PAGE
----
Envestnet began life in 1999, and over the intervening years has grown from providing advisors with access to a host of separately managed account managers to offering a broad-based wealth management platform with tools to help advisors grow not only their investment options for clients but their businesses as well. On Thursday, July 29, Envestnet entered a new phase as a public company under the ticker ENV on the New York Stock Exchange. After ringing the opening bell that morning, Group Editor-in-Chief Jamie Green spoke by telephone to founder, chairman, and CEO Judson Bergman, who took the time to talk about his priorities and Envestnet’s future.
Green: What does the IPO mean for Envestnet, and for the advisors and enterprise-level firms that use the Envestnet platform? Will it be business as usual?
Bergman: Basically, it will be more of the same. We see [going public] as evolutionary, it enables us to continue to do what we’ve been doing. We enable financial advisors to provide a higher standard of care for their clients, with a robust, thoughtful wealth management platform offering. It’s taken us 10 years to grow to servicing over 19,000 advisors and we support more than $100 billion on our platform. We expect that having a public currency, having additional resources, we’ll be able to continue to grow and maybe even accelerate that growth.
We enable advisors to deliver this fiduciary standard, this higher standard of care, what’s in the best interest of their clients, and not just what is suitable
Advisors are increasingly figuring out that the end investor they want to serve expects their advisors will have their best interests in mind, and not just sell them something that’s suitable. As advisors have recognized this, they have transitioned their practices away from commissions toward fees, and those who are fee-based are looking for ways to do that more effectively, more efficiently, and in an integrated manner.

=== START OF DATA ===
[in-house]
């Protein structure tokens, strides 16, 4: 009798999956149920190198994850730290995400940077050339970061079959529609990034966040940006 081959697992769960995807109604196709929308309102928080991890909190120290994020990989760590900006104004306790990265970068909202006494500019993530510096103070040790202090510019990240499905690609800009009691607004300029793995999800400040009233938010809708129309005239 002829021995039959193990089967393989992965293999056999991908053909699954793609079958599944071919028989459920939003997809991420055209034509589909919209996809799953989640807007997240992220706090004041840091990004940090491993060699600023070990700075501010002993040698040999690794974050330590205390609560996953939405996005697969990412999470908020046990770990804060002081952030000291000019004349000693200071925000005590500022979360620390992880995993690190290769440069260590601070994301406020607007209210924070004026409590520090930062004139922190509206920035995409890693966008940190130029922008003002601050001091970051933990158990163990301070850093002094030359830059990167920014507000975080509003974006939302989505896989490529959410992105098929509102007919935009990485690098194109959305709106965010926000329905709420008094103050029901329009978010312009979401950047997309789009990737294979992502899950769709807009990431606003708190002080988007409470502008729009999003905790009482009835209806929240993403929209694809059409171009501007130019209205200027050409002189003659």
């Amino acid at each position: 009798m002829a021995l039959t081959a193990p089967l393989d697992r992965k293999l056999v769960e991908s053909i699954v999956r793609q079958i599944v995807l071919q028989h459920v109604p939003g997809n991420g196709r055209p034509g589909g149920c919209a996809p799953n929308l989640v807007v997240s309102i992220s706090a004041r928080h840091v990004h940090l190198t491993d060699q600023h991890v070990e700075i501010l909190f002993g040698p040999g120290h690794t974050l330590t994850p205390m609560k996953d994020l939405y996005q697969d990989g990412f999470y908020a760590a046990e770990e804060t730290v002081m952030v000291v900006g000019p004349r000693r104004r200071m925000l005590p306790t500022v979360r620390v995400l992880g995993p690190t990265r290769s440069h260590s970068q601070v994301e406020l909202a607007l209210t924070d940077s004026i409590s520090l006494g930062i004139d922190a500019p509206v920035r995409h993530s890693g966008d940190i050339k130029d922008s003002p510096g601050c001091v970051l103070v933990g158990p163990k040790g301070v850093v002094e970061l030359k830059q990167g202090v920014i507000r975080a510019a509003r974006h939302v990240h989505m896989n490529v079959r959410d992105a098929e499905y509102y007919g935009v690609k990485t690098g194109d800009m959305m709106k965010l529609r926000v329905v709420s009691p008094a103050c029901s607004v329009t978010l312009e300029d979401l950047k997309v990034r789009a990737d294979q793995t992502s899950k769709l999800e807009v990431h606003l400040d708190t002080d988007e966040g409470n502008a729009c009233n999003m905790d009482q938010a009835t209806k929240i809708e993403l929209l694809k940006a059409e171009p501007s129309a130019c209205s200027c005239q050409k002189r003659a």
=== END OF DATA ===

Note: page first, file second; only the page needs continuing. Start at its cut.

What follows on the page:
The world is coming our way, and having a public currency and additional cash is just a way to help meet those advisors’ needs who are trying to transition their practices toward that higher standard of care.
Green: When you use the term ‘advisors,’ you’re referring to the wide range of advisors you serve on your platform–from RIAs to independent B/D reps? Some of them have already assumed a fiduciary responsibility, but many of them are scrambling to figure out how to comply, and feel they can’t wait six months to see what standards would be imposed on them–to see what the SEC has to say about that standard of care. (The SEC recently sought such comments as part of its six-month study of advisors and brokers’ obligations to clients.)
Bergman: You’re right; we serve financial advisors with many different practice patterns, but almost all of them are independent advisors, and they’re independent for a reason. They’ve been able to succeed on a unique value proposition. One of the things we do very well is to adapt and configure our core platform for those practice